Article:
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Health Education

Diabetic Retinal Photography (DRP)

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Diabetic Retinal Photography (DRP)

Are you always thinking of telling the Nurse Counsellor “I don’t need a diabetic eye check. I know my eyes best!” Yes, I am talking about you! Having no abnormalities in your vision does not mean you do not have eye problems. Do not wait for your vision to deteriorate before deciding to do an eye screen. When eye symptoms do appear, the eye condition may already be at an advanced stage. Therefore, if you are a diabetic, it is recommended that you do a yearly diabetic eye screening to detect early eye complications.

During the Diabetic Retinal Photography (DRP) session, a digital camera is used to capture two-field retinal photographs for each eye which are then transmitted electronically to a reading centre. The images are graded by a centralized team of trained and accredited technicians at the backend before returning the results to your doctor.

The earlier the detection of any eye complications, the higher the chance of recovery with early treatment.


Let’s have an overview on the different types of diabetic eye complications:

Diabetic Retinopathy

Blood vessels at the back of the affected eye may swell, leak fluid or bleed which affect the vision. When left untreated, this can cause permanent damage to the vision or even blindness.

However, early detection and treatment can reduce the risk of blindness by 95%. Diabetic retinopathy often lacks early symptoms.


Diabetic Macular Oedema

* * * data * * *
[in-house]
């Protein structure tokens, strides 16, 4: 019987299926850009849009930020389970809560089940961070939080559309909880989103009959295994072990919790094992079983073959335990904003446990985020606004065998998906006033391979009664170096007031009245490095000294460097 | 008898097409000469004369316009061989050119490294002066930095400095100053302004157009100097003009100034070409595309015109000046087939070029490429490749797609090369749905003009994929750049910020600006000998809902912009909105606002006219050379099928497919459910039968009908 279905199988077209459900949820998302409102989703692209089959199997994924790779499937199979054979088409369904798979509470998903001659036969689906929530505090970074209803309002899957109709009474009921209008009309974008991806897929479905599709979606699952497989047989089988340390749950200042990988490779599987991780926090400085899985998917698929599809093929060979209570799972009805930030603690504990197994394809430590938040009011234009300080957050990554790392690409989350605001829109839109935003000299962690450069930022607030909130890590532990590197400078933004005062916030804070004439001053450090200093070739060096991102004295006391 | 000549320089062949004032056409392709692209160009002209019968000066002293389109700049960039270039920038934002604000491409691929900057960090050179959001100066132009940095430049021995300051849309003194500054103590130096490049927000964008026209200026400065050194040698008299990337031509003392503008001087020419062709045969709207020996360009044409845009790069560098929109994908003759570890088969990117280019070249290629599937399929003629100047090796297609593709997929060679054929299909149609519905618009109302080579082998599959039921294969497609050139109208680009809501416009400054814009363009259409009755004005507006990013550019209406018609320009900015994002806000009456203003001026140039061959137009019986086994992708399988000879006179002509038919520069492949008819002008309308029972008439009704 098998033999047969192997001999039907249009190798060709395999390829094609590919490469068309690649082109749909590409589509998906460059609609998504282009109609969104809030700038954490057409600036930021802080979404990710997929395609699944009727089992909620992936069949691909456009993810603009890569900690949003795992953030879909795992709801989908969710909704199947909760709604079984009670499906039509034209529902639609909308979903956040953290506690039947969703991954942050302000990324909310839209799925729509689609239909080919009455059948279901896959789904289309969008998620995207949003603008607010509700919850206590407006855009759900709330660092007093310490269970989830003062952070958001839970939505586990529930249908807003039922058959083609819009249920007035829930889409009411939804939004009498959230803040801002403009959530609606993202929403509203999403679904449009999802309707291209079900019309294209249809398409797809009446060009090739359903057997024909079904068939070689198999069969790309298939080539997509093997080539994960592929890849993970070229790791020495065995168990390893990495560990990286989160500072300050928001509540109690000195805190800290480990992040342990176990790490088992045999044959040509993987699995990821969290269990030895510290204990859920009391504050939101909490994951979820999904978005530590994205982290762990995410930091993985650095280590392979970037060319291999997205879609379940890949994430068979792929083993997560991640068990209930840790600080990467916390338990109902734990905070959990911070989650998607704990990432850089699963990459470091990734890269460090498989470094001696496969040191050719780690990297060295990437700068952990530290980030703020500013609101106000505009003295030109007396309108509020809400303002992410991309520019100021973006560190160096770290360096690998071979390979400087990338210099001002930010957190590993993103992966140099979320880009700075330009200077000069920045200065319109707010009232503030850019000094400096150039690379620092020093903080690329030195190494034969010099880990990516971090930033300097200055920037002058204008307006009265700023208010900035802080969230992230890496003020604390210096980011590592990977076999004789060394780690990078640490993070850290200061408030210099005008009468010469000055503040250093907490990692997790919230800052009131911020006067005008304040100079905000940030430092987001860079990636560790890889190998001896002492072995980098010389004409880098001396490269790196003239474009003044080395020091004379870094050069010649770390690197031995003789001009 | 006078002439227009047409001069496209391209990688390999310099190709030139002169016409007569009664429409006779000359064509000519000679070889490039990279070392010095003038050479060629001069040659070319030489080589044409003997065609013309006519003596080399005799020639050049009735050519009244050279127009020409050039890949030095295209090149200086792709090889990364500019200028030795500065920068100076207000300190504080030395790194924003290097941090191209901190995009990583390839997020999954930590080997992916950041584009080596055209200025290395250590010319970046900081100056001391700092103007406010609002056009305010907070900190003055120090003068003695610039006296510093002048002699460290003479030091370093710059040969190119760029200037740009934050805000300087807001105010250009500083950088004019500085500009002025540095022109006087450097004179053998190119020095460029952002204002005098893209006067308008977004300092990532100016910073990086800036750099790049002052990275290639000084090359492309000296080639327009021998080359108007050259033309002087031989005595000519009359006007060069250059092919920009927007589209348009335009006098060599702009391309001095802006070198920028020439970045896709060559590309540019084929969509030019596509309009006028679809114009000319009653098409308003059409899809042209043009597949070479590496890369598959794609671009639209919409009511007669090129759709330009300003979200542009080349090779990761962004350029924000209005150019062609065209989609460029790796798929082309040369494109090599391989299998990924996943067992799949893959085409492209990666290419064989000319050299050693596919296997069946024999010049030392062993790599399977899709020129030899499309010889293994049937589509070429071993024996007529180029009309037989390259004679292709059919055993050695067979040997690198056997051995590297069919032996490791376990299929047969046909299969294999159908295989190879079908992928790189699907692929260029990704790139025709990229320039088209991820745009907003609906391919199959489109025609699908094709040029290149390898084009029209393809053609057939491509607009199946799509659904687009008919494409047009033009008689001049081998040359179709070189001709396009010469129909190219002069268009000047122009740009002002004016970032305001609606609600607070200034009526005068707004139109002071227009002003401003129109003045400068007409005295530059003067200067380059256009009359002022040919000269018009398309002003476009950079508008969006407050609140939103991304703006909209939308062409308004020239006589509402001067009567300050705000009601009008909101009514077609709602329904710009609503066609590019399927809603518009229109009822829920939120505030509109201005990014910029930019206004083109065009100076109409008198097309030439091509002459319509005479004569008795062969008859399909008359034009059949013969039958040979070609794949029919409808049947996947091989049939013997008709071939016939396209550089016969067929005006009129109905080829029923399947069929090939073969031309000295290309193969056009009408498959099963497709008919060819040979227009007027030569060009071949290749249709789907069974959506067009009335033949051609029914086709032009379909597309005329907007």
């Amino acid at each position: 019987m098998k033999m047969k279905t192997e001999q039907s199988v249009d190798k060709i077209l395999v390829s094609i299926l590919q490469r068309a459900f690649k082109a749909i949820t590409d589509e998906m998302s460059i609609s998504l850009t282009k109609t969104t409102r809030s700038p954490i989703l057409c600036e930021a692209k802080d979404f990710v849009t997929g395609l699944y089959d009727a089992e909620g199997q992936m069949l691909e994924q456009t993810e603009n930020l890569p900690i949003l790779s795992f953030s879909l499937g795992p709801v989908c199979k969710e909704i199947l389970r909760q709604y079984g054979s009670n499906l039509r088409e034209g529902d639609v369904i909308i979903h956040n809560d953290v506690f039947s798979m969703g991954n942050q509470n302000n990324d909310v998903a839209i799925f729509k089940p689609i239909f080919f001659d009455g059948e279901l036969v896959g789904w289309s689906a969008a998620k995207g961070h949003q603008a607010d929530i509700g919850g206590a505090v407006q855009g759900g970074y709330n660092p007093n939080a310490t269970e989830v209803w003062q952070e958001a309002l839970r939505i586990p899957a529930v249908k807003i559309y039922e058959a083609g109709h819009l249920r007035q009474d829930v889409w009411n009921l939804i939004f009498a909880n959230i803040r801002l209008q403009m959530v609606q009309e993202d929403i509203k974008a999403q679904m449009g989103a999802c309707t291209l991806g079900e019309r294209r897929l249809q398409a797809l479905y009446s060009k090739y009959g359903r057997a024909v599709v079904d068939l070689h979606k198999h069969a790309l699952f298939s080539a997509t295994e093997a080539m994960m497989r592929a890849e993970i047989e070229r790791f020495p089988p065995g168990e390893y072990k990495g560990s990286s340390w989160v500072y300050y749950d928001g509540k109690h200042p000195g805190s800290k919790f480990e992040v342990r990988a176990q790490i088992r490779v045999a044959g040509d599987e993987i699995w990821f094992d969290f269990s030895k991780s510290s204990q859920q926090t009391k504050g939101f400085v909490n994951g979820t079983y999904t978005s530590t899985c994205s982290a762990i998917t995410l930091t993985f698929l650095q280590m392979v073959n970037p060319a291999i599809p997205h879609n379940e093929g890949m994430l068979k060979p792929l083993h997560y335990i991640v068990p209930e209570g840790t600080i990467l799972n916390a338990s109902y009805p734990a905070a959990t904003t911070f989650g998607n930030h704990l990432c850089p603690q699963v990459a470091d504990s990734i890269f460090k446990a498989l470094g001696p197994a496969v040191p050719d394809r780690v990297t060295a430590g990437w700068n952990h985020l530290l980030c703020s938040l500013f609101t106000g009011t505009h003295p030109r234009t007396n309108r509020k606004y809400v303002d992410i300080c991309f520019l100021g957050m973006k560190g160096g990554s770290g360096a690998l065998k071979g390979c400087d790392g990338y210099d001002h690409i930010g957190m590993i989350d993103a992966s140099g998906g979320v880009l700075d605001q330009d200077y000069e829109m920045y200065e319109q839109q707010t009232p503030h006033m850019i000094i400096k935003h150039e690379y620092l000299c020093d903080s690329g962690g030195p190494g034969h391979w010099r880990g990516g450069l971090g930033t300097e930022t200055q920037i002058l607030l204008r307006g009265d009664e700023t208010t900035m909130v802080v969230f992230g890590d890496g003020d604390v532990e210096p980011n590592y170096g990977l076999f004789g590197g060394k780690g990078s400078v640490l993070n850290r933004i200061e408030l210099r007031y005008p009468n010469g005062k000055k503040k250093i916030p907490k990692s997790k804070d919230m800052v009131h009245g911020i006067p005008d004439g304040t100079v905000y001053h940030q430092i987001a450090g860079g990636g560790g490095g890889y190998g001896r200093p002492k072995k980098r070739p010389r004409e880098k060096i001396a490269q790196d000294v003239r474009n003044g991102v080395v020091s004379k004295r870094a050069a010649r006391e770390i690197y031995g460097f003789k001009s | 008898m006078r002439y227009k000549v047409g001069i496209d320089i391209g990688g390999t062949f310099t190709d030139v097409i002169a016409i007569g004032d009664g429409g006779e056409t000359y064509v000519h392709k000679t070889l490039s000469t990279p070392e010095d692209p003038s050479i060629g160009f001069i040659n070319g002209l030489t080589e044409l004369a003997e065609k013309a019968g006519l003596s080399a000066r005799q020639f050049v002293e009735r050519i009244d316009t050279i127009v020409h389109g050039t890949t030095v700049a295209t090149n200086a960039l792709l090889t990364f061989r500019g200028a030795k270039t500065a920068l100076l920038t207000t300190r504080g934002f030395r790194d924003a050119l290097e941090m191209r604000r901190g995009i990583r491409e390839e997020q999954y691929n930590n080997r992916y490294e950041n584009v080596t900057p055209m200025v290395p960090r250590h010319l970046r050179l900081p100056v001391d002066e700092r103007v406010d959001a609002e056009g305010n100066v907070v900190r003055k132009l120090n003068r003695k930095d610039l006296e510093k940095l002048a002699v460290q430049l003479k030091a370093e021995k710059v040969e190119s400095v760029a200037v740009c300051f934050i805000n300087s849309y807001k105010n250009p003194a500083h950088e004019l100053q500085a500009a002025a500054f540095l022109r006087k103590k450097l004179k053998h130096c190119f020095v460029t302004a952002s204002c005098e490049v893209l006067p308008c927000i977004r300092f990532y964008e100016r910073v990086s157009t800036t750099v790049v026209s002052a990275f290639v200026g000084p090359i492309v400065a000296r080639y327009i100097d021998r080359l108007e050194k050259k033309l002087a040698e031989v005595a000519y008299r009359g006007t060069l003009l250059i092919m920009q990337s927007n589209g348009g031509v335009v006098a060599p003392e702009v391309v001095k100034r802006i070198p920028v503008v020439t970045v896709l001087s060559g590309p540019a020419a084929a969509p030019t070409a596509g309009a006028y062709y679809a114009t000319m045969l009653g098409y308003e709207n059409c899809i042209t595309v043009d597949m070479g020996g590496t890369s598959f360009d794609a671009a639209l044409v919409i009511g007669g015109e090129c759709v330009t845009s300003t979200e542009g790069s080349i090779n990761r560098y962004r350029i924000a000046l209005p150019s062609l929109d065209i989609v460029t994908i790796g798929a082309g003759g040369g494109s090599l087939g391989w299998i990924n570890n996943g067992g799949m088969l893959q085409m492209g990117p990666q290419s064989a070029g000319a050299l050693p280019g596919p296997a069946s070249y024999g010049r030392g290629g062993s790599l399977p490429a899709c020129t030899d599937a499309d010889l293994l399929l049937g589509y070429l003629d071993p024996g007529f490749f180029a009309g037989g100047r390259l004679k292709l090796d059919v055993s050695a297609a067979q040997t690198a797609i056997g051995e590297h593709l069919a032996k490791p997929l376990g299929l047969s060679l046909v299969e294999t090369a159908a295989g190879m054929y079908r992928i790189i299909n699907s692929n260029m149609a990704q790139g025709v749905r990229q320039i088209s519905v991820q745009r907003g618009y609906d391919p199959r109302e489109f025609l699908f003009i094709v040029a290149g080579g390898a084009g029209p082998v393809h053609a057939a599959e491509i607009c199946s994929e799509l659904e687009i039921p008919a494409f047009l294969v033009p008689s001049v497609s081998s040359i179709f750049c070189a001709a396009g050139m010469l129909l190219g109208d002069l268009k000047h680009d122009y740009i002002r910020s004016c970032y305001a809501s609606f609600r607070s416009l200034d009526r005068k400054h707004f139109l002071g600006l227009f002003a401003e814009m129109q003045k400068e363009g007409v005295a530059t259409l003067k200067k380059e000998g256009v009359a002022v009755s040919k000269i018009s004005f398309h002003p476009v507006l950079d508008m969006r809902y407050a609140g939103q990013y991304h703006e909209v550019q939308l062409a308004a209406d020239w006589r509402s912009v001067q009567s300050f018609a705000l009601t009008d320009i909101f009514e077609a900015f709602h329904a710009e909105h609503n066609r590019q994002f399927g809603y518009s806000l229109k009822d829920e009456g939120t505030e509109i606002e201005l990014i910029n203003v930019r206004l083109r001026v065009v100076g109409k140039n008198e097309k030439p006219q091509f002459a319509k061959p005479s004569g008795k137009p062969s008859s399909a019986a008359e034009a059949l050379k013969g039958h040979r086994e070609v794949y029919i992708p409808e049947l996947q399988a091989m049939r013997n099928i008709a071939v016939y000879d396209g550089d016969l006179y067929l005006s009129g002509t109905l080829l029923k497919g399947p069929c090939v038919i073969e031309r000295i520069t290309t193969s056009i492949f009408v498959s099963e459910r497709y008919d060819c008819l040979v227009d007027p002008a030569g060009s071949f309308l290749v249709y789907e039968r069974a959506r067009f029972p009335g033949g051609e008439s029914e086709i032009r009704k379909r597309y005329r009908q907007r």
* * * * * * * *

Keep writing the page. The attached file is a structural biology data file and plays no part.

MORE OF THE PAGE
This happens when excessive fluid starts building up at the back of the eye.

Macular Oedema can be treated with injections of medications into the eye or with laser treatment. There is a continued need to maintain a healthy lifestyle and to achieve good control of diabetes, blood pressure and cholesterol levels.



This is a clouding of the eye’s lens. For people who have cataracts, seeing through cloudy lenses is a bit like looking through a frosty or fogged-up window. Adults with diabetes are 2-5 times more likely than those without diabetes to develop cataracts. Cataracts also tends to develop at an earlier age in people with diabetes.

The only definitive treatment for cataracts is surgery. Please seek treatment early as cataracts can worsen faster in people with diabetes which can also lead to other eye complications.



Glaucoma damages the eye’s optic nerve—the bundle of nerve fibres that connects the eye to the brain. It can develop at any age but is more common in people over the age of 60. Glaucoma may be asymptomatic. There is a chance you may not notice a change in vision until the condition has reached an advanced stage.

Glaucoma may result permanent vision loss. Nevertheless, regular follow up and treatment and can help slow or prevent vision loss, especially if the disease is detected at its early stages.

Diabetes eye complications may affect your vision as shown in the diagrams below.

DRP Diagram

In conclusion, DRP is an important screening process for detecting diabetic eye conditions. When you screen your eyes regularly, early eye complications when detected can be followed by early treatment with an overall improvement in outcomes. By the time you develop an abnormal vision, treatment may be difficult and expensive. Speak to your doctor or nurse about getting your yearly DRP done.


Serene Ang (Ms)

Senior Nurse Counsellor (Healthcare Services)


Publication: 16th August 2020

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